There will be two exams: one in the December Diet and one in the April/May Diet. Candidates will be awarded the maximum of the marks obtained in these exams.


Part-year visiting students only (VV1)

- Weekly homework 10%
- Mathematical Economics Project 40% (optional)
- 3 Hour Examination in December 50% (90% of the optional project is not undertaken)
Coursework involves weekly homework. Homework is due each week (except the first), and students get the full 10% if they attempt at least 6 of the 9, and lose 2% for each subsequent homework missed. The Mathematical Economics Project is worth 40%, but it is optional and only counts towards the final grade if this is favourable to the student. The examination in December is three hours.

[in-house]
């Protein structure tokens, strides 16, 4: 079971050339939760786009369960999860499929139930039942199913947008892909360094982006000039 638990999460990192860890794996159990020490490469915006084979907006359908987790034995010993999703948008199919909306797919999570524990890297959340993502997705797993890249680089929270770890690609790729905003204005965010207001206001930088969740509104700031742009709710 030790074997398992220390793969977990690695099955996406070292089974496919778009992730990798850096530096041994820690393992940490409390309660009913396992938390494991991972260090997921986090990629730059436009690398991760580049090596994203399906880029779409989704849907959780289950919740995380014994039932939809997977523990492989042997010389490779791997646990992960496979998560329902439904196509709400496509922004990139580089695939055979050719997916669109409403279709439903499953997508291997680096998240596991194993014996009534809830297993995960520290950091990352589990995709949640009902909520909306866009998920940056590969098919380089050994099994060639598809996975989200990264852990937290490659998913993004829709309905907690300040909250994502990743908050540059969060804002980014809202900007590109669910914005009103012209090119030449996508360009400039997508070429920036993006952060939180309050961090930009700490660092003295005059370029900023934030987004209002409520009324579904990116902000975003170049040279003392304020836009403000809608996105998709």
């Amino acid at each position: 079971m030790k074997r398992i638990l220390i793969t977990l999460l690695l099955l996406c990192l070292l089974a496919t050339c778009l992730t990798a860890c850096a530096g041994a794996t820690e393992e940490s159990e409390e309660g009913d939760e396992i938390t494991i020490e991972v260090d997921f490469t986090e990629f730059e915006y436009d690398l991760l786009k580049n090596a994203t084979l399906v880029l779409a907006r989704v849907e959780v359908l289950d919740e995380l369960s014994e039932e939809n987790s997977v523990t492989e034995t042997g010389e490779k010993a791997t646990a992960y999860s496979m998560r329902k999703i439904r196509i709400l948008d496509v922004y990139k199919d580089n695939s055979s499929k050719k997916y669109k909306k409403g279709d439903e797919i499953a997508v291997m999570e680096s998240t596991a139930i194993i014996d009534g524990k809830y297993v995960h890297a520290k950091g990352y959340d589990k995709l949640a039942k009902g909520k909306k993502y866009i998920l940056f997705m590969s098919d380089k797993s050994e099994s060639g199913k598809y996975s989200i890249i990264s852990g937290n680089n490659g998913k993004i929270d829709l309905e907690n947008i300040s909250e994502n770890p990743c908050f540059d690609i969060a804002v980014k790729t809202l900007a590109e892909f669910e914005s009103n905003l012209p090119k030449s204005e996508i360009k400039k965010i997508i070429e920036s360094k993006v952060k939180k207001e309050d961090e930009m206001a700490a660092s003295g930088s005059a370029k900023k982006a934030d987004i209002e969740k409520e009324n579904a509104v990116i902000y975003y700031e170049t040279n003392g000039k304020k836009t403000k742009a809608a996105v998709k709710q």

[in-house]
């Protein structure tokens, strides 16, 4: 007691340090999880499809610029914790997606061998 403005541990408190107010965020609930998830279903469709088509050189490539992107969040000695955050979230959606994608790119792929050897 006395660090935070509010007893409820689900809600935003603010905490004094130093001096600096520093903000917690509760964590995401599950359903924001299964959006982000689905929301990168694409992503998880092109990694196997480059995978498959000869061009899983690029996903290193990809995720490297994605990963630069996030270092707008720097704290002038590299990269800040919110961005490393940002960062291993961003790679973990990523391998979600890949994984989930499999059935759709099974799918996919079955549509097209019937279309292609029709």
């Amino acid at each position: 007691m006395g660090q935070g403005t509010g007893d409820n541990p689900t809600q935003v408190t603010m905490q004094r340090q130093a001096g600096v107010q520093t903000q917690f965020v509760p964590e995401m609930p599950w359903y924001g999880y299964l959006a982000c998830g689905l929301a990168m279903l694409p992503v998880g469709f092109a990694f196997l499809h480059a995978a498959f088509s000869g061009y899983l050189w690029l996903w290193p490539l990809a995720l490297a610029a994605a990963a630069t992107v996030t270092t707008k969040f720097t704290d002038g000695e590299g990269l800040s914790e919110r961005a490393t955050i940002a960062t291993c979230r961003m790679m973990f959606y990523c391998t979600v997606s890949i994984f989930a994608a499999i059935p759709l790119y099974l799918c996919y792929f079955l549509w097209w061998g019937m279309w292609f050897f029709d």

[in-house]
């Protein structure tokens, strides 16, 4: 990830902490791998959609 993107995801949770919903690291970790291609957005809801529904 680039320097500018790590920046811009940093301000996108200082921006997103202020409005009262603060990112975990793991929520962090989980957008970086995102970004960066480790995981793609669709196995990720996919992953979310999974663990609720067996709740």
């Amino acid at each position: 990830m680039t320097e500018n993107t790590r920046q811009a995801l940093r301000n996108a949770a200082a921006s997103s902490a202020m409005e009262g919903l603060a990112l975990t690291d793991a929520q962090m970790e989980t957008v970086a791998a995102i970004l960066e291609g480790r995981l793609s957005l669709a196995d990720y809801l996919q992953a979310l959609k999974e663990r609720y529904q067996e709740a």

- - - - -
While we recommend that most Continuing Professional Development students take this as a full-year course, this course is also available in a one-semester format. For our internal record-keeping purposes, we call this option 'part-year visiting student' (because we offer the same format to exchange students), even though this is a Continuing Professional Development course.
Feedback It is very important that students attend all tutorials, to receive feedback about their work and thinking.
Exam Information
Exam Diet Paper Name Hours & Minutes
Main Exam Diet S1 (December)3:00
Main Exam Diet S2 (April/May)3:00
Academic year 2022/23, Part-year visiting students only (VV1) Quota:  None
Course Start Semester 1
Timetable Timetable